VMware VIX is one of VMware’s many virtualization APIs, which allows you to control and automate activity inside and outside of virtual machines (VMs). Unlike VMware’s VI API (which is now called vSphere SDK for Web Services or the perl-specific wrapper, called vSphere SDK for Perl), VIX’s checkered past lies with the fact that it was originally developed for VMware Workstation — while the VI codebase was almost exclusively developed for ESX. Naturally, this means VI was designed with enterprise features, while VIX recently started supporting ESX with their latest version 1.6.2. Why use VIX? Simple. It’s a very easy way to control programs *inside* the guest OS of the VM. By using VIX, you can tell the VMware Tools daemon to copy a file, run a program, and even launch a browser. It all sounds great — until you start trying to use VIX. So far, I’ve found two major problems:
- It’s possible that most VIX calls never return. With the exception of waiting for VMware Tools to load properly, no other VIX API call supports any type of timeout mechanism. As such, if you’re running your VIX code on a heavily loaded ESX server, there’s a chance each VIX call may never complete. So far, I’ve been bit by this on the ReleaseHandle and HostDisconnect calls — specifically, there are times where literally the VIX API just gives up and dies… leaving my perl code hanging. I’m forced to have to use an external timeout handler, but frankly, I shouldn’t have to do this. We know the VMware folks have the ability to provide timeout support, so why didn’t they include it with all their calls? Under the covers, when using VI and VIX with ESX, both seem to use web services APIs to talk to ESX directly. VI clearly exposes their web services logic (in Perl); while VIX hides this logic via C wrapper libraries.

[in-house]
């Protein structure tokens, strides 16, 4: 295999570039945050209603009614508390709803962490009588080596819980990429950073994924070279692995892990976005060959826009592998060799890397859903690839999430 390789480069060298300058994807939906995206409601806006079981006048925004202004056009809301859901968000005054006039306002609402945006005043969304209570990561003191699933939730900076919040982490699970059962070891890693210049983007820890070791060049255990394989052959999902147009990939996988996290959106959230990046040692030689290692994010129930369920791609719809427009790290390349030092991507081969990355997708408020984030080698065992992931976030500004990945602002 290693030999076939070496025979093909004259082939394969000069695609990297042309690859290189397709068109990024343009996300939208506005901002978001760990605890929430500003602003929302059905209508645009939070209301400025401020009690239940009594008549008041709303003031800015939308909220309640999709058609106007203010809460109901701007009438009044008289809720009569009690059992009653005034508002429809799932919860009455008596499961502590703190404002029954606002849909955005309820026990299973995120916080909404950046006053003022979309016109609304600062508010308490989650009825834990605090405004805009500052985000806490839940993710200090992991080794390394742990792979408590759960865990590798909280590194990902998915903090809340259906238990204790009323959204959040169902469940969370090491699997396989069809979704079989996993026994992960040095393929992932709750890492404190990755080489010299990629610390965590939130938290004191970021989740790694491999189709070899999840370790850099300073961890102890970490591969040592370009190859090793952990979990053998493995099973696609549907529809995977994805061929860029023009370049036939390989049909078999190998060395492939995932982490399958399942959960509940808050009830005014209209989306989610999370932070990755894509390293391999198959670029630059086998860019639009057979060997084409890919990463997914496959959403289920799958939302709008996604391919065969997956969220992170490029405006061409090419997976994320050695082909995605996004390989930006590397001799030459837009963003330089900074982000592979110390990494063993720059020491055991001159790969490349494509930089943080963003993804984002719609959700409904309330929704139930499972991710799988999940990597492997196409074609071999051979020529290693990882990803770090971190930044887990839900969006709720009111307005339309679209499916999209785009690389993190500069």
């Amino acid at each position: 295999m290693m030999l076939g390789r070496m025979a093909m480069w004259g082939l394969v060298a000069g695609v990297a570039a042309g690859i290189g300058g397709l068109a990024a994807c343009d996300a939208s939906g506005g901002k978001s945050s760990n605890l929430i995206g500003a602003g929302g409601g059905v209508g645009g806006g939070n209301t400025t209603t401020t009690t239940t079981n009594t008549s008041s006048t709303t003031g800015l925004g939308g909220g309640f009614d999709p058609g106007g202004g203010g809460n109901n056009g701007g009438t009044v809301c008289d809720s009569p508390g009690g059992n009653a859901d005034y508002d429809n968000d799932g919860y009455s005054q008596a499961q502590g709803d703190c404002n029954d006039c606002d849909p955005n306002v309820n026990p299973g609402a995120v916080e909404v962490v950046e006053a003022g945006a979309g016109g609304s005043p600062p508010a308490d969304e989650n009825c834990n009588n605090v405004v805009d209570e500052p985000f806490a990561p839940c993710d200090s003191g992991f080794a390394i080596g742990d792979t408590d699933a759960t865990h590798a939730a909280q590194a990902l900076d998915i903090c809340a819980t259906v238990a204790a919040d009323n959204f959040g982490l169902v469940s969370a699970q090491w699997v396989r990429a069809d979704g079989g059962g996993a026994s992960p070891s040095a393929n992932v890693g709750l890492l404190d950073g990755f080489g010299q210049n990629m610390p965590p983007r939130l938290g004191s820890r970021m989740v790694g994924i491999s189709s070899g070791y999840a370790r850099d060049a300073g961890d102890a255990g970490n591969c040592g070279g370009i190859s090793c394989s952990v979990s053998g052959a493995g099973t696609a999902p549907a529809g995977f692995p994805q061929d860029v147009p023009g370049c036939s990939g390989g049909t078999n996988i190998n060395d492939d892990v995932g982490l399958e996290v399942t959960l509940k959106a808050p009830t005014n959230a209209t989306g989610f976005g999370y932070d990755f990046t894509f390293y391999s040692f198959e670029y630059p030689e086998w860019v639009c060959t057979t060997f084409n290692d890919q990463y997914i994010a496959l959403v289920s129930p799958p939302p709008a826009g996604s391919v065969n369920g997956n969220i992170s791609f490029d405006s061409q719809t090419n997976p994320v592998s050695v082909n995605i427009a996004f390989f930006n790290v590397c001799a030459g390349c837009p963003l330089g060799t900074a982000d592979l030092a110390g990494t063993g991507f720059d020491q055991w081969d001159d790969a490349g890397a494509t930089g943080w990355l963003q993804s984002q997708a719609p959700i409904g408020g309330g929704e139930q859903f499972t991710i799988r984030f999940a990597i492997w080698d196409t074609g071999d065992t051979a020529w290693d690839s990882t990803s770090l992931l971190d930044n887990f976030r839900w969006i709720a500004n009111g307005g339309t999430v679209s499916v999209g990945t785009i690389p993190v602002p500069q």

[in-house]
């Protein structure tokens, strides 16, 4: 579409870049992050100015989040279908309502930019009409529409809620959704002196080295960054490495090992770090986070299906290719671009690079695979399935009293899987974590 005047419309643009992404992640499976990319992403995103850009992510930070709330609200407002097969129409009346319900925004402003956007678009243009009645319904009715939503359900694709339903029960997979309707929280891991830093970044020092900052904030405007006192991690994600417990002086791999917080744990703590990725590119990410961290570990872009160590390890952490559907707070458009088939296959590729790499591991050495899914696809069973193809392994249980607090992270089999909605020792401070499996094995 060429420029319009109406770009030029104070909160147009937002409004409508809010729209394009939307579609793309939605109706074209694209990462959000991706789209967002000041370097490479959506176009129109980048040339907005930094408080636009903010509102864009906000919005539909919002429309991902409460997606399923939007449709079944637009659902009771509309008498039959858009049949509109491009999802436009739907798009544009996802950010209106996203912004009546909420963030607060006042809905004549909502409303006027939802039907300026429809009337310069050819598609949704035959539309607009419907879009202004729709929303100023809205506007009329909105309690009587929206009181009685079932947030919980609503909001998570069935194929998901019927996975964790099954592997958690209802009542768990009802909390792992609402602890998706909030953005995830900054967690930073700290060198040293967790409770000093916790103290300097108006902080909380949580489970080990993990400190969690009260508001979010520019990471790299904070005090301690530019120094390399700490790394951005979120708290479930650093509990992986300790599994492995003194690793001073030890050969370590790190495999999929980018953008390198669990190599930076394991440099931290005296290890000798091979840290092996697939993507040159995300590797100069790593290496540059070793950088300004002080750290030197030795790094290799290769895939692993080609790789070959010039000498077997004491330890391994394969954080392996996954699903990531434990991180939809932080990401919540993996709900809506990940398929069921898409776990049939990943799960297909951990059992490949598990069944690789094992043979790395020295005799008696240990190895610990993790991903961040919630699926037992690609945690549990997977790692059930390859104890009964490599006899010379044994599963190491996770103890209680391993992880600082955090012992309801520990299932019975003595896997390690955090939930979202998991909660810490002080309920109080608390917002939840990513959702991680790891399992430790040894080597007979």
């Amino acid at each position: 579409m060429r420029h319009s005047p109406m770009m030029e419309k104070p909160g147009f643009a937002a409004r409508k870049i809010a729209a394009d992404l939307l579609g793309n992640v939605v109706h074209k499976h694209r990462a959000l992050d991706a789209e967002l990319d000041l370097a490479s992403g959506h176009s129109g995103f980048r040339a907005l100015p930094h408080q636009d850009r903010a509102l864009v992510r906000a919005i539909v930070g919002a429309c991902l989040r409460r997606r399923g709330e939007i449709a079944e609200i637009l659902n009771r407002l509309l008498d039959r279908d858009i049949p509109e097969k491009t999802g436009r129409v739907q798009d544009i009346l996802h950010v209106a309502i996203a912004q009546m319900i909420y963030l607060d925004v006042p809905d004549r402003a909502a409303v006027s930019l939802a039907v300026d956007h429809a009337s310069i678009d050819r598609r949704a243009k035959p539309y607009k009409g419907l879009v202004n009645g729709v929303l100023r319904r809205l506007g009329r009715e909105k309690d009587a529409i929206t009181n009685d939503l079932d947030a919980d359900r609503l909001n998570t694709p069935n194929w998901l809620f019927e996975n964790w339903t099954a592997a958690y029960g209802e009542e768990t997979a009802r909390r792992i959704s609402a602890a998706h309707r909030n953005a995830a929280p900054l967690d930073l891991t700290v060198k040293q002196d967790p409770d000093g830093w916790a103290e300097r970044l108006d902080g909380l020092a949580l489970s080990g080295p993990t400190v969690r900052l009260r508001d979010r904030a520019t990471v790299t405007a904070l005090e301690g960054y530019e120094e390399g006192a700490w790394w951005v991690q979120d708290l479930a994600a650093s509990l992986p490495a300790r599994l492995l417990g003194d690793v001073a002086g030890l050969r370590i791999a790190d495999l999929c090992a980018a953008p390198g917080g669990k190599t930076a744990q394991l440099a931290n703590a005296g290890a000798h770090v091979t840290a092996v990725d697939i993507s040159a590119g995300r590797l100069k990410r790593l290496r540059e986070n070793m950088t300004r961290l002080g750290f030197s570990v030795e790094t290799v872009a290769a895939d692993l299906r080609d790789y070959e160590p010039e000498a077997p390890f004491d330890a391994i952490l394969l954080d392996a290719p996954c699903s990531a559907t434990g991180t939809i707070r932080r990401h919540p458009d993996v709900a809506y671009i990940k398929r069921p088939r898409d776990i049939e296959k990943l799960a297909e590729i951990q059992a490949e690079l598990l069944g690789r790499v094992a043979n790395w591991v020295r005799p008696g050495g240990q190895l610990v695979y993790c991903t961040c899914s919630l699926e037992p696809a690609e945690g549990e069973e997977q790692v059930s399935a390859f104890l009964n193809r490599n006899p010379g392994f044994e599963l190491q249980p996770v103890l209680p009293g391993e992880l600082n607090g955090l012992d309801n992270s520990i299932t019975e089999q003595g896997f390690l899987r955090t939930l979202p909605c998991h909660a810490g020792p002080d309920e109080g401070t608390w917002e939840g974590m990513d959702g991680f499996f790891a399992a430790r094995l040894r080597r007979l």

- Opening a browser via VIX for a VM on ESXv3.5U4 causes iexplore.exe to run with “NT AUTHORITY\SYSTEM” privileges — instead of running the application with the same permissions used when logging onto the guest OS in the first place. Granted, the issue appears fixed in ESXv4; however, for those of us who can only run ESX on 32-bit hardware, we can’t upgrade to ESXv4 — so I’d wish they’d backport the fix to ESX3.5. Oh, and running the latest VMware Tools for ESX v4 inside a VM that’s actually running on ESX3.5U4 doesn’t seem to help — so the problem is somehow located in the ESX3.5 codebase.
I would love for Matt LaMantia or Matt Richards from VMware to explain these oddities, as well as where they see VIX development going (since it’s been almost 6 months since their last release). Oh, and as an icing, if they could explain how exactly VM Recording/Playback works for ESX (if at all?), I’d be thrilled.